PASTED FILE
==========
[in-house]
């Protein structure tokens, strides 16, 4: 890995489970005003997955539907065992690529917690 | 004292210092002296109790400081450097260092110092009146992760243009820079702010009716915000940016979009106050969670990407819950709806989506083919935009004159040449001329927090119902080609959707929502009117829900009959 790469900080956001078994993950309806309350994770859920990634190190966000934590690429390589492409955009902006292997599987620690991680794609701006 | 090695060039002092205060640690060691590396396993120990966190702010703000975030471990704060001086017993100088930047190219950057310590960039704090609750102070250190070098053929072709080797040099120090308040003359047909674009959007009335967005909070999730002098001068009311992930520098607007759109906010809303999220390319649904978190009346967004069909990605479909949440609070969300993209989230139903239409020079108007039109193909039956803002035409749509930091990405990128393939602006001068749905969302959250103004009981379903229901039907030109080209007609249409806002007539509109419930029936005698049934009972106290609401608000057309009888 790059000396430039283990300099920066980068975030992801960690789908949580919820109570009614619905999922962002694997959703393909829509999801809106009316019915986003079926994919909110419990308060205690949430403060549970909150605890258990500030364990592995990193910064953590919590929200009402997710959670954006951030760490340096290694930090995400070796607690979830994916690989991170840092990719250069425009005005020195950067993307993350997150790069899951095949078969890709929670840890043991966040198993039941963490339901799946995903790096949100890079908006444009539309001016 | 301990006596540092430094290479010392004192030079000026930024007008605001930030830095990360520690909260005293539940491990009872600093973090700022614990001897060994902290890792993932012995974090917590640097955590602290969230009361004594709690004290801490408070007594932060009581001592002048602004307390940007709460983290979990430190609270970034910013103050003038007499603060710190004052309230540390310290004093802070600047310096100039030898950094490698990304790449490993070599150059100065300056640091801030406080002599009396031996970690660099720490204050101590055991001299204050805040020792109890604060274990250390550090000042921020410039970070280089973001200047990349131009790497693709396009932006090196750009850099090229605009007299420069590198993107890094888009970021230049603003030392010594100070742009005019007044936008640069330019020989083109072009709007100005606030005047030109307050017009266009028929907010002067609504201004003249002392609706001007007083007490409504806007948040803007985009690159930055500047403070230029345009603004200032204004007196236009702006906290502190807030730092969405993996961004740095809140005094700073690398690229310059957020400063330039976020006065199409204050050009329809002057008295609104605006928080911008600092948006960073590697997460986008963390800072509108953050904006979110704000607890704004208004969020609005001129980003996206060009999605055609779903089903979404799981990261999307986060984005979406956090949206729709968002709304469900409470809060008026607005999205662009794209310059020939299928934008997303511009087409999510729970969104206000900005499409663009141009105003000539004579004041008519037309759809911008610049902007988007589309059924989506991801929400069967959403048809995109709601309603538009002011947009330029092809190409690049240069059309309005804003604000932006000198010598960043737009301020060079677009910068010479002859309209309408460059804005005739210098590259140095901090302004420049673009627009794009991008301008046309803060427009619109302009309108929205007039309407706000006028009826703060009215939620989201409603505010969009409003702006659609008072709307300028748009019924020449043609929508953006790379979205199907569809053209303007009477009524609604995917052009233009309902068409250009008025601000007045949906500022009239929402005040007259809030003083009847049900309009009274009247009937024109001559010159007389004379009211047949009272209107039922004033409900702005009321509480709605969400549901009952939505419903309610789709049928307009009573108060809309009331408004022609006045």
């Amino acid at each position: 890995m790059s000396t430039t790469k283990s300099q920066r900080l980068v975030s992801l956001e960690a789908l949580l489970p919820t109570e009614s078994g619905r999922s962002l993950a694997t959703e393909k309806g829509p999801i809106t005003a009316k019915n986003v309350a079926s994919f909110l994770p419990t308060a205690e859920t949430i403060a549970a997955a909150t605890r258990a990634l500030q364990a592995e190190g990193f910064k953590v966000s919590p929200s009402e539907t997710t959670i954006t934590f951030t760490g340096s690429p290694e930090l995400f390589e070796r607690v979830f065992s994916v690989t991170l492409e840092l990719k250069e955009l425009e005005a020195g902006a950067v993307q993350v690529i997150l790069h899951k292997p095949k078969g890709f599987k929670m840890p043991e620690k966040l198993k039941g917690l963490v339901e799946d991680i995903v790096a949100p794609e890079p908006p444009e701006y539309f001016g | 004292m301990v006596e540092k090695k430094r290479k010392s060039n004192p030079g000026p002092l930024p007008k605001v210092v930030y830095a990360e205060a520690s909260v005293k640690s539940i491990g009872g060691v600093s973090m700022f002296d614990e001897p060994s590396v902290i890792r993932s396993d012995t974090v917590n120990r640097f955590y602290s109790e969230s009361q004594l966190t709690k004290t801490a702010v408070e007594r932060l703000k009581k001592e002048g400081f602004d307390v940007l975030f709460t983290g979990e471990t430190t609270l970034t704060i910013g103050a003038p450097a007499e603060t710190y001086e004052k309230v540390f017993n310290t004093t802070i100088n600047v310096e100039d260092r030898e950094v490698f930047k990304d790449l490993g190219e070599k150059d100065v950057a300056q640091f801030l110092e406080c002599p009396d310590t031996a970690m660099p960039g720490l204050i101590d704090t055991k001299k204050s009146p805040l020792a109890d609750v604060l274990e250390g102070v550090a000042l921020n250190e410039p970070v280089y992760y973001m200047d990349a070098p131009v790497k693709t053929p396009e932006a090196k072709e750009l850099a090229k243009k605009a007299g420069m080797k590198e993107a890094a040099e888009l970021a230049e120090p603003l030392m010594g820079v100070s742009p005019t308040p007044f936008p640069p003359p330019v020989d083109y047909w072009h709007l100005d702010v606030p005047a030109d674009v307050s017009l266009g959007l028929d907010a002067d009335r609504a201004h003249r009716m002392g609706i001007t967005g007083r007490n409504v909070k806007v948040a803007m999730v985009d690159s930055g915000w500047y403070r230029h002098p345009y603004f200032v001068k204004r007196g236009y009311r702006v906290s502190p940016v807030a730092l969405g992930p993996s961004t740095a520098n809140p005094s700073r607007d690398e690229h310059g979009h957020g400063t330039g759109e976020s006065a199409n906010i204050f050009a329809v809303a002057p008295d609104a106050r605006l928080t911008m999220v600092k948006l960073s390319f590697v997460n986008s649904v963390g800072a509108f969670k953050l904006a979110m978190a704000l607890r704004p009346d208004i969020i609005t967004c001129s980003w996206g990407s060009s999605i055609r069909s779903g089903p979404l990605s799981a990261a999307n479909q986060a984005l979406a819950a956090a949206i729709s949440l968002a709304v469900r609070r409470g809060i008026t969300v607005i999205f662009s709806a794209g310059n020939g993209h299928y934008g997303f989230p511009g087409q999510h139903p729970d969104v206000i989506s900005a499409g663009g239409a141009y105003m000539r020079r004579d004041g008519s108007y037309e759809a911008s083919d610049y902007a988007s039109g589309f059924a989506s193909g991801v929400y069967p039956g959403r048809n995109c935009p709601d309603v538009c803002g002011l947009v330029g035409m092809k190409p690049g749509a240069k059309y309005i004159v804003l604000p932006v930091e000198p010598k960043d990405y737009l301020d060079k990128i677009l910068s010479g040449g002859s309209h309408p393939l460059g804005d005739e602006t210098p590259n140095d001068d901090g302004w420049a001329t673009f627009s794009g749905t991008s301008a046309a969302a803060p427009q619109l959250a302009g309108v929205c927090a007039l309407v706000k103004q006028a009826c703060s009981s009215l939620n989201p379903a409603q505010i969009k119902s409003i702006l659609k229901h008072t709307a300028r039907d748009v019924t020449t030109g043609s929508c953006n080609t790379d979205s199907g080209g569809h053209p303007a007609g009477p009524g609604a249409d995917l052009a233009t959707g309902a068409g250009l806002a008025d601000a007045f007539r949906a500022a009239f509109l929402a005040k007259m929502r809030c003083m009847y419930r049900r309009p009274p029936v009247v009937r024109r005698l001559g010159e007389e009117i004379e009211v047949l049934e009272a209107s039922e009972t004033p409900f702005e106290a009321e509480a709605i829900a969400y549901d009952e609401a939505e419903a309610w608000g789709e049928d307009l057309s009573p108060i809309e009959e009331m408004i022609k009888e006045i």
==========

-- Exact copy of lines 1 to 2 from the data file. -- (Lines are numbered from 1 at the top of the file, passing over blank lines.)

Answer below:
[in-house]
């Protein structure tokens, strides 16, 4: 890995489970005003997955539907065992690529917690 | 004292210092002296109790400081450097260092110092009146992760243009820079702010009716915000940016979009106050969670990407819950709806989506083919935009004159040449001329927090119902080609959707929502009117829900009959 790469900080956001078994993950309806309350994770859920990634190190966000934590690429390589492409955009902006292997599987620690991680794609701006 | 090695060039002092205060640690060691590396396993120990966190702010703000975030471990704060001086017993100088930047190219950057310590960039704090609750102070250190070098053929072709080797040099120090308040003359047909674009959007009335967005909070999730002098001068009311992930520098607007759109906010809303999220390319649904978190009346967004069909990605479909949440609070969300993209989230139903239409020079108007039109193909039956803002035409749509930091990405990128393939602006001068749905969302959250103004009981379903229901039907030109080209007609249409806002007539509109419930029936005698049934009972106290609401608000057309009888 790059000396430039283990300099920066980068975030992801960690789908949580919820109570009614619905999922962002694997959703393909829509999801809106009316019915986003079926994919909110419990308060205690949430403060549970909150605890258990500030364990592995990193910064953590919590929200009402997710959670954006951030760490340096290694930090995400070796607690979830994916690989991170840092990719250069425009005005020195950067993307993350997150790069899951095949078969890709929670840890043991966040198993039941963490339901799946995903790096949100890079908006444009539309001016 | 301990006596540092430094290479010392004192030079000026930024007008605001930030830095990360520690909260005293539940491990009872600093973090700022614990001897060994902290890792993932012995974090917590640097955590602290969230009361004594709690004290801490408070007594932060009581001592002048602004307390940007709460983290979990430190609270970034910013103050003038007499603060710190004052309230540390310290004093802070600047310096100039030898950094490698990304790449490993070599150059100065300056640091801030406080002599009396031996970690660099720490204050101590055991001299204050805040020792109890604060274990250390550090000042921020410039970070280089973001200047990349131009790497693709396009932006090196750009850099090229605009007299420069590198993107890094888009970021230049603003030392010594100070742009005019007044936008640069330019020989083109072009709007100005606030005047030109307050017009266009028929907010002067609504201004003249002392609706001007007083007490409504806007948040803007985009690159930055500047403070230029345009603004200032204004007196236009702006906290502190807030730092969405993996961004740095809140005094700073690398690229310059957020400063330039976020006065199409204050050009329809002057008295609104605006928080911008600092948006960073590697997460986008963390800072509108953050904006979110704000607890704004208004969020609005001129980003996206060009999605055609779903089903979404799981990261999307986060984005979406956090949206729709968002709304469900409470809060008026607005999205662009794209310059020939299928934008997303511009087409999510729970969104206000900005499409663009141009105003000539004579004041008519037309759809911008610049902007988007589309059924989506991801929400069967959403048809995109709601309603538009002011947009330029092809190409690049240069059309309005804003604000932006000198010598960043737009301020060079677009910068010479002859309209309408460059804005005739210098590259140095901090302004420049673009627009794009991008301008046309803060427009619109302009309108929205007039309407706000006028009826703060009215939620989201409603505010969009409003702006659609008072709307300028748009019924020449043609929508953006790379979205199907569809053209303007009477009524609604995917052009233009309902068409250009008025601000007045949906500022009239929402005040007259809030003083009847049900309009009274009247009937024109001559010159007389004379009211047949009272209107039922004033409900702005009321509480709605969400549901009952939505419903309610789709049928307009009573108060809309009331408004022609006045």